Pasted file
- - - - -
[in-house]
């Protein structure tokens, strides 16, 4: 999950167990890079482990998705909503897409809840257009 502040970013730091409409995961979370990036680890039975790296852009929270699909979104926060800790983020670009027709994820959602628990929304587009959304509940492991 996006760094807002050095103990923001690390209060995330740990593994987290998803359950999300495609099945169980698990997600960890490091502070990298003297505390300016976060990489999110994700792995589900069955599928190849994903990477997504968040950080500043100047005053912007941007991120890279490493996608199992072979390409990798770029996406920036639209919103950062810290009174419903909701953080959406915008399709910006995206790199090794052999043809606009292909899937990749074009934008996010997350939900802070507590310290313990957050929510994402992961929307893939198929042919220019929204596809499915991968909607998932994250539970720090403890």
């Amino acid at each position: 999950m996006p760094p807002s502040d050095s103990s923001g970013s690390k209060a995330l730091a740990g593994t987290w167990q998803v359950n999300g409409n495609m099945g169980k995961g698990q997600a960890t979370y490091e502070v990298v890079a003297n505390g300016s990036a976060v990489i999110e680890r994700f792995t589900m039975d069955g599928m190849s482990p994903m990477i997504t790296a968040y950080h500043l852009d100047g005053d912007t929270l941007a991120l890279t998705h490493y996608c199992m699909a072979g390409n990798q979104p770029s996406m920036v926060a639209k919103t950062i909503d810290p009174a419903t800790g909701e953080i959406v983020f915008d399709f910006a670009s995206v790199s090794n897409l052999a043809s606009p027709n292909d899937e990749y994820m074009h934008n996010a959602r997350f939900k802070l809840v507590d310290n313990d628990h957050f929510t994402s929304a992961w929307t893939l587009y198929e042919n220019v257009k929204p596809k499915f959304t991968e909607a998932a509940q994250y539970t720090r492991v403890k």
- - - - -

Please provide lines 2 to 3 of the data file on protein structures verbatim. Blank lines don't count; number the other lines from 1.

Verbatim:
């Protein structure tokens, strides 16, 4: 999950167990890079482990998705909503897409809840257009 502040970013730091409409995961979370990036680890039975790296852009929270699909979104926060800790983020670009027709994820959602628990929304587009959304509940492991 996006760094807002050095103990923001690390209060995330740990593994987290998803359950999300495609099945169980698990997600960890490091502070990298003297505390300016976060990489999110994700792995589900069955599928190849994903990477997504968040950080500043100047005053912007941007991120890279490493996608199992072979390409990798770029996406920036639209919103950062810290009174419903909701953080959406915008399709910006995206790199090794052999043809606009292909899937990749074009934008996010997350939900802070507590310290313990957050929510994402992961929307893939198929042919220019929204596809499915991968909607998932994250539970720090403890």
């Amino acid at each position: 999950m996006p760094p807002s502040d050095s103990s923001g970013s690390k209060a995330l730091a740990g593994t987290w167990q998803v359950n999300g409409n495609m099945g169980k995961g698990q997600a960890t979370y490091e502070v990298v890079a003297n505390g300016s990036a976060v990489i999110e680890r994700f792995t589900m039975d069955g599928m190849s482990p994903m990477i997504t790296a968040y950080h500043l852009d100047g005053d912007t929270l941007a991120l890279t998705h490493y996608c199992m699909a072979g390409n990798q979104p770029s996406m920036v926060a639209k919103t950062i909503d810290p009174a419903t800790g909701e953080i959406v983020f915008d399709f910006a670009s995206v790199s090794n897409l052999a043809s606009p027709n292909d899937e990749y994820m074009h934008n996010a959602r997350f939900k802070l809840v507590d310290n313990d628990h957050f929510t994402s929304a992961w929307t893939l587009y198929e042919n220019v257009k929204p596809k499915f959304t991968e909607a998932a509940q994250y539970t720090r492991v403890k």